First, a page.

November 14, 2014

Good morning. Here are 10 media stories.

  1. WHO blacklists BuzzFeed reporter

    World Health Organization spokesperson Laura Bellinger mistakenly CC’d BuzzFeed reporter Tasneem Nashrulla on an email saying “My understanding is that BuzzFeed is banned.” Tarik Jasarevic, another WHO staffer weighed in on another email — Nashrulla was still CC’d — saying only BuzzFeed reporter Jina Moore, who is covering Ebola in West Africa, was blacklisted. Jasarevic has not replied to a request from Poynter for elaboration on the thinking behind such an extraordinary (and petty) step. (Mashable) | In August, Jasarevic listed among his duties “being available to report to national and international media about the situation,” but he was talking to someone who worked for Bono, not Jonah Peretti. (One)

  2. Former SPJ treasurer sentenced

    Scott Eric Cooper admitted embezzling more than $43,000 from SPJ’s Oklahoma chapter and will serve a 10-year deferred sentence. He’ll also make restitution payments of $350 per month and serve several weekends in jail. (The Norman Transcript) | Cooper published OKLegalNews and had won awards for his work on the alt-weekly Oklahoma Gazette; he told SPJ he had a gambling problem when he resigned in 2012. (This Land Press)

  3. NYT champions HTTPS

    Eitan Konigsburg, Rajiv Pant and Elena Kvochko issue a “friendly challenge” to news-site publishers: Use the more secure Web transfer protocol HTTPS by the end of next year. HTTPS is better for readers’ privacy and improves your search engine ranking, they write. (NYT) | Follow this hashtag to see who’s on board.

  4. Minneapolis mayor responds to “#pointergate”

    Betsy Hodges says it’s likely “the head of the police union or other detractors will pitch more stories that attempt to defame that work and its leaders to various media outlets.” (Mayor Betsy Hodges) | The Daily Show mocked the ridiculous KSTP story that sparked all this. (Minneapolis City Pages)

  5. One less platisher

    Say Media plans to sell XoJane, ReadWrite and other sites. “The conclusion we’ve come to, and one lots of media companies wrestle with is, do you build brands or do you build platforms?” CEO Matt Sanchez told Lucia Moses. “Those two are just completely different world views. It’s hard to create clarity for an organization.” (Digiday) | The Onion is considering a sale. (Bloomberg News) | Arguably but not really related: Vox says it has already crushed its traffic and revenue goals for 2015. Take the next 12 months off, folks! (NetNewsCheck) | Only vaguely related but what the heck let’s stay in this item: Reddit changes chief execs, and co-founder Alexis Ohanian returns as executive chairman. (NYT)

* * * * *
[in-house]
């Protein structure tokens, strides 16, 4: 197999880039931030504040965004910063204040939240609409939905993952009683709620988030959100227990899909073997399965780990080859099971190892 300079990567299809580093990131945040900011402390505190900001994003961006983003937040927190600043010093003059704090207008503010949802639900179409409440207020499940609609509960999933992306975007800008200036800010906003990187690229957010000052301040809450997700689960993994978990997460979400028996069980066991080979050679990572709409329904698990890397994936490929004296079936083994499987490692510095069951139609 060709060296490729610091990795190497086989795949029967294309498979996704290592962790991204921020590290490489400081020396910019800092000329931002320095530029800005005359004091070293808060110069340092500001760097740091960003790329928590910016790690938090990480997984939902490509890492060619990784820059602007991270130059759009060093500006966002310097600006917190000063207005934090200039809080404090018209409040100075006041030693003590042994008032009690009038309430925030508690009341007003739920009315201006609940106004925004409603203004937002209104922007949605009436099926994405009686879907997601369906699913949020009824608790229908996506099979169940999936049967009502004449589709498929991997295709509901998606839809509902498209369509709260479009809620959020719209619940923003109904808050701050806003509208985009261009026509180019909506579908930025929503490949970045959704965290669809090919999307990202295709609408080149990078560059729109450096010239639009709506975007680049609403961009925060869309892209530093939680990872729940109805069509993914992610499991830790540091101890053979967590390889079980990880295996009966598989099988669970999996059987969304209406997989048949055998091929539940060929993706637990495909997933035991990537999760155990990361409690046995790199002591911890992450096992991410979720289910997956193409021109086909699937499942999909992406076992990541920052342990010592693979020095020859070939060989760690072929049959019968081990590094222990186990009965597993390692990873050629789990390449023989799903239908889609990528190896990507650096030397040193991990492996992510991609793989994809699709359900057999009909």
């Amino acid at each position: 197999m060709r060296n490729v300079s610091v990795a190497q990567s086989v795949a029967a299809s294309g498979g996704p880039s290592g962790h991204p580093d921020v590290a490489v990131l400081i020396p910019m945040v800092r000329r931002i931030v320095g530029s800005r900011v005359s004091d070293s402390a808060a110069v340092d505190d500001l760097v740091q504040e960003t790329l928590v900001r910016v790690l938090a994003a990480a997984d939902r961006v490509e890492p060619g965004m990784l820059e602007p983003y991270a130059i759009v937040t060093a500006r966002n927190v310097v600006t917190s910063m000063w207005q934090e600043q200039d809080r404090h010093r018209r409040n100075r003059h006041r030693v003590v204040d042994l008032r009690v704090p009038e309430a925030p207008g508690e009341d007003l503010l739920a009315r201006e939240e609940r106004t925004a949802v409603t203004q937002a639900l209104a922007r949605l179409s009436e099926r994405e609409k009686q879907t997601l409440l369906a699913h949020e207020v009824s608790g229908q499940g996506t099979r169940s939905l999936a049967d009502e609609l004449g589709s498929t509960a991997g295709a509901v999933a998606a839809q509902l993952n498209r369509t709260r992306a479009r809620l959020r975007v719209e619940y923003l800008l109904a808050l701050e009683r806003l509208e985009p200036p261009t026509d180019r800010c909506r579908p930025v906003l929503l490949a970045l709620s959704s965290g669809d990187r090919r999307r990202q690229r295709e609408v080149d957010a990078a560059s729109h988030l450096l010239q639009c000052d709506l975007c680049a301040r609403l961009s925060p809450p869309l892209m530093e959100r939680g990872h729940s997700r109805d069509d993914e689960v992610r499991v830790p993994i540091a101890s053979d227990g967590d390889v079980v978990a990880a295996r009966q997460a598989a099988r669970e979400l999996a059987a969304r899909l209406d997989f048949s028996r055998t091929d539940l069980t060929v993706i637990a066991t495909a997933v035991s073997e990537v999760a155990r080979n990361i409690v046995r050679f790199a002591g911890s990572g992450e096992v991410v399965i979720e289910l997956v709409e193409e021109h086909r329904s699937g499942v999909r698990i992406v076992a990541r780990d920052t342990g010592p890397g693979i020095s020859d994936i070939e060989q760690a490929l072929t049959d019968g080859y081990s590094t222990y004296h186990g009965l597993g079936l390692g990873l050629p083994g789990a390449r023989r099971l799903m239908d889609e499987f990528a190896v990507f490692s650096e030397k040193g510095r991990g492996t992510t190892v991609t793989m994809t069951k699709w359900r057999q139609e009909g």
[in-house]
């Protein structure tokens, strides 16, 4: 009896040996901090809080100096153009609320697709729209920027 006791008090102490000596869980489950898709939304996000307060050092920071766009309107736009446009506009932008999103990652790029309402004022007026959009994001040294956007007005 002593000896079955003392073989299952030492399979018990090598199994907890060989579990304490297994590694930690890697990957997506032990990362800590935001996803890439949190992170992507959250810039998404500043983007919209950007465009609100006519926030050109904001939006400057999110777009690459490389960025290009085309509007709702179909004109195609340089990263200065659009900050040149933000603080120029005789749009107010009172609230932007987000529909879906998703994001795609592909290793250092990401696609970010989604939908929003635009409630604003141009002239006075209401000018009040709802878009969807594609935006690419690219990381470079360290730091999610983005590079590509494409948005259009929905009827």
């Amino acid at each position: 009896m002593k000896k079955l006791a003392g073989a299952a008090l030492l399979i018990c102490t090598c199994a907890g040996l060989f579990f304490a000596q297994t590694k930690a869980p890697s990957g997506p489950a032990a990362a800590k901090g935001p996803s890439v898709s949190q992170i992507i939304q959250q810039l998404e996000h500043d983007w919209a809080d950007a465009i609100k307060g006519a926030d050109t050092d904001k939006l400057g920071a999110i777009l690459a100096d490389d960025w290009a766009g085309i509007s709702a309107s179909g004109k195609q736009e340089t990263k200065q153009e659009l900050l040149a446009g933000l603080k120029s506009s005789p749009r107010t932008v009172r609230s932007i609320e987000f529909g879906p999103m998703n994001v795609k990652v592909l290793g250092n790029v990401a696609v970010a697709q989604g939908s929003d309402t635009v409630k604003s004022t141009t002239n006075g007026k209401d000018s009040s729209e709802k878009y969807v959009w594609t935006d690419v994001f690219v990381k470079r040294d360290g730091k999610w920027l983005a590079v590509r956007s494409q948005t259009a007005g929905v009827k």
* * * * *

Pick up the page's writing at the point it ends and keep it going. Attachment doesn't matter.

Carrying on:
6. Condé Nast settles intern lawsuit

    It will pay $5.8 million. “Former interns dating back as far as June 2007 are expected to receive payments ranging from $700 to $1,900, according to the settlement.” (Reuters) | “Similar lawsuits against other media and entertainment companies—including Fox Searchlight and Gawker Media—remain pending.” (Gawker)

  7. Non-journalism typo of the week

    North Carolina governor’s office sends out press release trumpeting a company’s plans to “fire graduates from the college’s traditional degree and certificate programs.” S/b “hire.” (News & Observer)

  8. Poynter gets closer to selling unused land

    The University of South Florida St. Petersburg has signed a non-binding letter of intent to purchase four acres of spare land from Poynter for $6.2 million. Should the sale go through, the money will go back into Poynter, which says it is “on pace to set a record in teaching income this year.” (Poynter) | Poynter Foundation honcho Chris Martin says “physical space is not as important to us as much as our growth nationally and globally.” (Tampa Bay Times)

  9. Front page of the day, curated by Kristen Hare

    The Huntsville Times marks the 25th anniversary of a tornado. (Courtesy the Newseum.)


  10. Job moves, edited by Benjamin Mullin

    John Cook will run investigations at Gawker Media. He is editor-in-chief of The Intercept. (Poynter) | Aaron Gell will be editorial director of Maxim. Previously, he was features editor at Business Insider. (Capital) | Maeve Reston will be a reporter with CNN Politics Digital. She is a political reporter with The Los Angeles Times. (Fishbowl DC) | Bob Sipchen will be senior editor for the California section at The Los Angeles Times. Previously, he was editor-in-chief of Sierra Magazine. (Email) | Cynthia Needham will be deputy business editor at The Boston Globe. She is political editor there. Jon Chesto will be a reporter at The Boston Globe. Previously, he was managing editor of the Boston Business Journal. Sacha Pfeiffer will return to The Boston Globe to cover wealth management and power. She is the host of WBUR’s All Things Considered. (Dan Kennedy) | Alexis Ohanian will be executive chairman at Reddit. He is a partner at Y Combinator. (Reddit) | Abby Livingston will be D.C. bureau chief for The Texas Tribune. Previously, she was a reporter for Roll Call. (Fishbowl DC) | Alex Leo will be head of audience development for Yahoo. Previously, she was head of product for IBT Media. (Capital) | Job of the day The San Francisco Chronicle is looking for an Oakland reporter. Get your résumés in! (Journalism Jobs) | Send Ben your job moves:

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Andrew Beaujon reported on the media for Poynter from 2012 to 2015. He was previously arts editor at and managing editor of Washington City…
Andrew Beaujon

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